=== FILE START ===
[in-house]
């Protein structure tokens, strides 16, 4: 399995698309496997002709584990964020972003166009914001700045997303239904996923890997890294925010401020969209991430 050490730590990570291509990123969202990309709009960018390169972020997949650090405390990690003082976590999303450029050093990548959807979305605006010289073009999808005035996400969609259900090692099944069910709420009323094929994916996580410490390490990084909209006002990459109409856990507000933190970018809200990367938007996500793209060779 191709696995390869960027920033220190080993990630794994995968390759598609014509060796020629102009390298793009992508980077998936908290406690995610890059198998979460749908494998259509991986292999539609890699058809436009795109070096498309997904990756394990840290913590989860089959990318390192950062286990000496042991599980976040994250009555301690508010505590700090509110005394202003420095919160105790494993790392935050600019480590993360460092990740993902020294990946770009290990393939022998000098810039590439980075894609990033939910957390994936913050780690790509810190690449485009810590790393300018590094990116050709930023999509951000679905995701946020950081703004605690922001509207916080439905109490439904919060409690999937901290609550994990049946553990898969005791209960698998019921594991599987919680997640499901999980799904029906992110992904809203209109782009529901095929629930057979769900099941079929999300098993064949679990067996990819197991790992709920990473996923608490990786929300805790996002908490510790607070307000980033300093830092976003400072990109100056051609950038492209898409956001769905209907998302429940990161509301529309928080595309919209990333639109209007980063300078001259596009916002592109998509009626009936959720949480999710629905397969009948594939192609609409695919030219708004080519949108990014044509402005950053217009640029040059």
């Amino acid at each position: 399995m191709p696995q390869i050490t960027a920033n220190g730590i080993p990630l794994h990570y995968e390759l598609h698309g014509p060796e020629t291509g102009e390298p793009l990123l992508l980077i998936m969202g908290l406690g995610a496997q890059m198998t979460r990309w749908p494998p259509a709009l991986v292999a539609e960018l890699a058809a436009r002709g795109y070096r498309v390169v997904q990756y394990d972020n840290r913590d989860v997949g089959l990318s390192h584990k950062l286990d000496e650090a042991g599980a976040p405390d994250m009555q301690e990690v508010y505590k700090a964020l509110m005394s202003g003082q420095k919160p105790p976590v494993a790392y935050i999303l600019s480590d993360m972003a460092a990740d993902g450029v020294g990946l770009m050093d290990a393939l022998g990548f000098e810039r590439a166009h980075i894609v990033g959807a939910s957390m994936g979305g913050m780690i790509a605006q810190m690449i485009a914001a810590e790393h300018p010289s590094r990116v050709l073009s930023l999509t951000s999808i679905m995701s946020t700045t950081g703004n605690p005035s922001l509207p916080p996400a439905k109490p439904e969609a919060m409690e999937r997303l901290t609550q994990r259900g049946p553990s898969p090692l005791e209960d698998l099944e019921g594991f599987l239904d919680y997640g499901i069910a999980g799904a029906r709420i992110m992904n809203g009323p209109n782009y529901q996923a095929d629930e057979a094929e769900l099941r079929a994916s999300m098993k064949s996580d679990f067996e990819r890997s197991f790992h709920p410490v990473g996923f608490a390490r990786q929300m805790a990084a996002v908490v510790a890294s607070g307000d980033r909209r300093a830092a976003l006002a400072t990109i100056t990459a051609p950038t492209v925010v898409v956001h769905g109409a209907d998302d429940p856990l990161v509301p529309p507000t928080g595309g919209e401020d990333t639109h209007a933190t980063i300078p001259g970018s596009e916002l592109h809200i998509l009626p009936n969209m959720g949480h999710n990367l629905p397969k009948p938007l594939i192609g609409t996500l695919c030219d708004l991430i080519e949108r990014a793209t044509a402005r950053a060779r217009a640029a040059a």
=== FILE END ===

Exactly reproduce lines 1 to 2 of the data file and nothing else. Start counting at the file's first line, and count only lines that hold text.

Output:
[in-house]
């Protein structure tokens, strides 16, 4: 399995698309496997002709584990964020972003166009914001700045997303239904996923890997890294925010401020969209991430 050490730590990570291509990123969202990309709009960018390169972020997949650090405390990690003082976590999303450029050093990548959807979305605006010289073009999808005035996400969609259900090692099944069910709420009323094929994916996580410490390490990084909209006002990459109409856990507000933190970018809200990367938007996500793209060779 191709696995390869960027920033220190080993990630794994995968390759598609014509060796020629102009390298793009992508980077998936908290406690995610890059198998979460749908494998259509991986292999539609890699058809436009795109070096498309997904990756394990840290913590989860089959990318390192950062286990000496042991599980976040994250009555301690508010505590700090509110005394202003420095919160105790494993790392935050600019480590993360460092990740993902020294990946770009290990393939022998000098810039590439980075894609990033939910957390994936913050780690790509810190690449485009810590790393300018590094990116050709930023999509951000679905995701946020950081703004605690922001509207916080439905109490439904919060409690999937901290609550994990049946553990898969005791209960698998019921594991599987919680997640499901999980799904029906992110992904809203209109782009529901095929629930057979769900099941079929999300098993064949679990067996990819197991790992709920990473996923608490990786929300805790996002908490510790607070307000980033300093830092976003400072990109100056051609950038492209898409956001769905209907998302429940990161509301529309928080595309919209990333639109209007980063300078001259596009916002592109998509009626009936959720949480999710629905397969009948594939192609609409695919030219708004080519949108990014044509402005950053217009640029040059």